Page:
The number of stay-at-home moms in the United States is the highest it's been in more than a decade. A new Pew Research Center analysis found 29 percent of mothers chose to do so in 2012 compared to 23 percent in 1999.
The recent shift in mothers leaving the office and staying at home to take care of their children is driven by many different factors including the cost of child care and a changing workforce. However, two Holmen mothers said their choice to return home was all for a good reason.
Adrian Kolpitcke is new to the stay-at-home mom job
"I graduated from college in the cities in 2004 and then after 2004, I was a sign-language interpreter,” said Kolpitcke.
After doing that for about a year, she decided to go back to school,
"I went back and got my masters at St. Mary's in special education and after that I taught for one year and taught special education for one year,” said Kolpitcke.
She did this while being a working mother of two and a wife.
"I was probably bringing home a little bit of money, but most of my paycheck, yes, was going to day care,” said Kolpitcke.
After a third child, Adrian and her husband decided to switch things up a bit. She became a stay-at-home mom while he works two full-time jobs. She said being a stay-at-home mom is nothing like what she thought it would be.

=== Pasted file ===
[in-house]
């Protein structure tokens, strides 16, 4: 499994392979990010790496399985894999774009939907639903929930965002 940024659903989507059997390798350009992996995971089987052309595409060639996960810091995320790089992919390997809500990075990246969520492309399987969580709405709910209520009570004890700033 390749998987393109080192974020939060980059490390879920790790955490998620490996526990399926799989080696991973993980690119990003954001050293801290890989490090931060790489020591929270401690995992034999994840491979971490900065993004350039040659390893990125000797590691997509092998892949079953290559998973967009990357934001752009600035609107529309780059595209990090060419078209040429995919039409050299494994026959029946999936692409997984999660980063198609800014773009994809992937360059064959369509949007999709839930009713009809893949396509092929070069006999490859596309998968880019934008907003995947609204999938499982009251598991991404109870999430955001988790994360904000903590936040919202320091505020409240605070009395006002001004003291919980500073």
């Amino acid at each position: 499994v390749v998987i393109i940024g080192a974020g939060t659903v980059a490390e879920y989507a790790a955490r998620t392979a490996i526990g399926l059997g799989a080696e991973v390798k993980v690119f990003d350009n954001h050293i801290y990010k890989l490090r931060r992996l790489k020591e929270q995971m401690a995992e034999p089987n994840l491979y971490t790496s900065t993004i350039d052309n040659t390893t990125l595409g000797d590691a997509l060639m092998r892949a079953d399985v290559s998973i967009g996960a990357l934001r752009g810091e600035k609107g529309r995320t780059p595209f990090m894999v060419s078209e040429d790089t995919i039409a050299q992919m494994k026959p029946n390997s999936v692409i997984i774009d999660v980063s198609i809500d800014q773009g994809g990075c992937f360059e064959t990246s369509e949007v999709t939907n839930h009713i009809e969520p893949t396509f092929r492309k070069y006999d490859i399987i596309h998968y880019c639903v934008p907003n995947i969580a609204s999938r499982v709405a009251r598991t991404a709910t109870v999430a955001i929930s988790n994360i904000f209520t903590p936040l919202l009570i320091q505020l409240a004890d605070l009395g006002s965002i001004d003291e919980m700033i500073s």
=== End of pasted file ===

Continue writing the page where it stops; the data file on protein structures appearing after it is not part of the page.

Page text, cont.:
“It's been a lot harder than I thought it would be. You have visions of a clean house and dinner prepared every night, it's nothing like that. I often don't have time to clean the house or prepare dinner in a timely manner,” said Kolpitcke.
Stay-at-home mother of four Tanya Neumann couldn't agree more.
"It's not like a regular job, but I think it's more than a job. I believe I do just as much as the next person,” said Neumann. "I can be stressed to the max and I make it work. It's just what you do."
But rather than being paid in cash for all their hard work, they get paid in something a little better such as laughter, hugs and kisses from their kids.
"I love what I do, I really do. I can't complain,” said Neumann.
"I landed my dream job after I got my master’s degree and that's staying home,” said Kolpitcke.
Kolpitcke and Neumann consider themselves lucky to be able to stay at home with their kids. Both of them said they would consider going back to work once all of their kids are of school age, but they intend to enjoy the time they have with them now and worry about that a little later.
The Pew Research Center gathered data from the Census Bureau's Current Population Survey from 1970 to 2012.The report analyzes the characteristics of mothers in the U.S. that are living with children under the age of 18.